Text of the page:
Arsenic Neurotoxicity in Humans
AbstractArsenic (As) contamination affects hundreds of millions of people globally. Although the number of patients with chronic As exposure is large, the symptoms and long-term clinical courses of the patients remain unclear. In addition to reviewing the literature on As contamination and toxicity, we provide useful clinical information on medical care for As-exposed patients. Further, As metabolite pathways, toxicity, speculated toxicity mechanisms, and clinical neurological symptoms are documented. Several mechanisms that seem to play key roles in As-induced neurotoxicity, including oxidative stress, apoptosis, thiamine deficiency, and decreased acetyl cholinesterase activity, are described. The observed neurotoxicity predominantly affects peripheral nerves in sensory fibers, with a lesser effect on motor fibers. A sural nerve biopsy showed the axonal degeneration of peripheral nerves mainly in small myelinated and unmyelinated fibers. Exposure to high concentrations of As causes severe central nervous system impairment in infants, but no or minimal impairment in adults. The exposure dose–response relationship was observed in various organs including neurological systems. The symptoms caused by heavy metal pollution (including As) are often nonspecific. Therefore, in order to recognize patients experiencing health problems caused by As, a multifaceted approach is needed, including not only clinicians, but also specialists from multiple fields. View Full-Text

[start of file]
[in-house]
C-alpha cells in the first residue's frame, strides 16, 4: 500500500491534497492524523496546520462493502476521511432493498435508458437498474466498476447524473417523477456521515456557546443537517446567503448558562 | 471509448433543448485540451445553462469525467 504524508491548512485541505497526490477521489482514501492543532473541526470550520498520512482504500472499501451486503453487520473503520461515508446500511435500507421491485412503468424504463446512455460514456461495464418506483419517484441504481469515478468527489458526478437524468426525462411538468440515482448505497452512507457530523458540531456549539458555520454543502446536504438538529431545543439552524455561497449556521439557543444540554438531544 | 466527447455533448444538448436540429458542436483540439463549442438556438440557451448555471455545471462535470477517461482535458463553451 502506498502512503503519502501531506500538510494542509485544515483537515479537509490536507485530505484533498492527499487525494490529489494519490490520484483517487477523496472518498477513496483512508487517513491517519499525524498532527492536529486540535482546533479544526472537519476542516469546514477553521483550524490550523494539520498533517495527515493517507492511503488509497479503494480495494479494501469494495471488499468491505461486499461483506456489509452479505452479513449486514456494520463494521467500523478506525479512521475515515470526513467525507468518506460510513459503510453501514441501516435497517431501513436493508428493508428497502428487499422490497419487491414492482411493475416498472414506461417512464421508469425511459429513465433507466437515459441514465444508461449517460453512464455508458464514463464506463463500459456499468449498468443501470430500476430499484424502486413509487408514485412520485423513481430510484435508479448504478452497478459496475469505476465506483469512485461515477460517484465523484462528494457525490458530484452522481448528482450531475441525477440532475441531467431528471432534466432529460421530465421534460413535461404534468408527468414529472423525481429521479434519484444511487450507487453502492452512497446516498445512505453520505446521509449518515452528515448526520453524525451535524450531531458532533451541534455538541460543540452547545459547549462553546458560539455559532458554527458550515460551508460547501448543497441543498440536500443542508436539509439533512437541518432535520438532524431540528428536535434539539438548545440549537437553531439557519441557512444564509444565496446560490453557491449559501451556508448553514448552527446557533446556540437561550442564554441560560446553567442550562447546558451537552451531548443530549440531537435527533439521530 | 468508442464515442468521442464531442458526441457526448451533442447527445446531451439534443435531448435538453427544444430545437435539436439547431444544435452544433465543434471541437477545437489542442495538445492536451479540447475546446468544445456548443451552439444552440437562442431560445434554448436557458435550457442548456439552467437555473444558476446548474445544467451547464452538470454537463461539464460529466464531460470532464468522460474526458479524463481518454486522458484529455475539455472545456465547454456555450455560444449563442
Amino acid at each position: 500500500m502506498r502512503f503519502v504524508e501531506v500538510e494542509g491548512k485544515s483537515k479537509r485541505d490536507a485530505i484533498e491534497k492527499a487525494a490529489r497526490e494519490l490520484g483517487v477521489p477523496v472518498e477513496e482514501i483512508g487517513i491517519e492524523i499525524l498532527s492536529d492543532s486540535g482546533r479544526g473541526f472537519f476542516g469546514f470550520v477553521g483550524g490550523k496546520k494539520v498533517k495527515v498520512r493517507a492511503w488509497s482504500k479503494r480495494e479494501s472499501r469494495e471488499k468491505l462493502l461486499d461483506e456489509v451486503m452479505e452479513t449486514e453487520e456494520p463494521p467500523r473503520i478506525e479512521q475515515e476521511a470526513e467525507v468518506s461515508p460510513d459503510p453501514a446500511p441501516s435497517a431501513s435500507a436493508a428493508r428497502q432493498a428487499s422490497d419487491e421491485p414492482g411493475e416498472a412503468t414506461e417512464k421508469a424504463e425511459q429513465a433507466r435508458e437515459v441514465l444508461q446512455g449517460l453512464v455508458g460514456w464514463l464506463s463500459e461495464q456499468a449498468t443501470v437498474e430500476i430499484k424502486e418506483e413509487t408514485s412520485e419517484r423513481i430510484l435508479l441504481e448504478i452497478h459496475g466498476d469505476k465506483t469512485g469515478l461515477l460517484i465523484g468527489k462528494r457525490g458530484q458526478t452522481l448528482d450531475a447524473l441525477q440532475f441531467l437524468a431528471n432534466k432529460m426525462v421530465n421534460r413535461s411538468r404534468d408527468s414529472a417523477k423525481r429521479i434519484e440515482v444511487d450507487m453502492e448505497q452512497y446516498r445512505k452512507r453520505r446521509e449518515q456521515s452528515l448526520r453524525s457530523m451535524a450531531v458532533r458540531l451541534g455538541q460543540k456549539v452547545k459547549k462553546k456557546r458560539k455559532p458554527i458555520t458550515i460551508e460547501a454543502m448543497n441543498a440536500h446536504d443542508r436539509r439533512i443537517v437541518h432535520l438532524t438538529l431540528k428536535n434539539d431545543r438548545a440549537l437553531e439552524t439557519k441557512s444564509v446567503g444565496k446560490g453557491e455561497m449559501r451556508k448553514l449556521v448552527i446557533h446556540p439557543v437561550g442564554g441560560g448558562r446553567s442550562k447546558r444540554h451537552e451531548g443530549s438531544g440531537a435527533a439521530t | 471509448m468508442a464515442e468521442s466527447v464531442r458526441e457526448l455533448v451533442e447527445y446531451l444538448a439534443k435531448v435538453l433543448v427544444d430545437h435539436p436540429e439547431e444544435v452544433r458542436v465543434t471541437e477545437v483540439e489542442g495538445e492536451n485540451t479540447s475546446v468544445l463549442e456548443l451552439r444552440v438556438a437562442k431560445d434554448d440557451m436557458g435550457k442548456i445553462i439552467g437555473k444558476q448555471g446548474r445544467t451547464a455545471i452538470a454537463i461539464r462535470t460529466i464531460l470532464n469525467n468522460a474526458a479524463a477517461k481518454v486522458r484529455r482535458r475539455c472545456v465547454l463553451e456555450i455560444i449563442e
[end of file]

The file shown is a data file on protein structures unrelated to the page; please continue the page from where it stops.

Share & Cite This Article
Mochizuki, H. Arsenic Neurotoxicity in Humans. Int. J. Mol. Sci. 2019, 20, 3418.
Mochizuki H. Arsenic Neurotoxicity in Humans. International Journal of Molecular Sciences. 2019; 20(14):3418.Chicago/Turabian Style
Mochizuki, Hitoshi. 2019. "Arsenic Neurotoxicity in Humans." Int. J. Mol. Sci. 20, no. 14: 3418.
Note that from the first issue of 2016, MDPI journals use article numbers instead of page numbers. See further details here.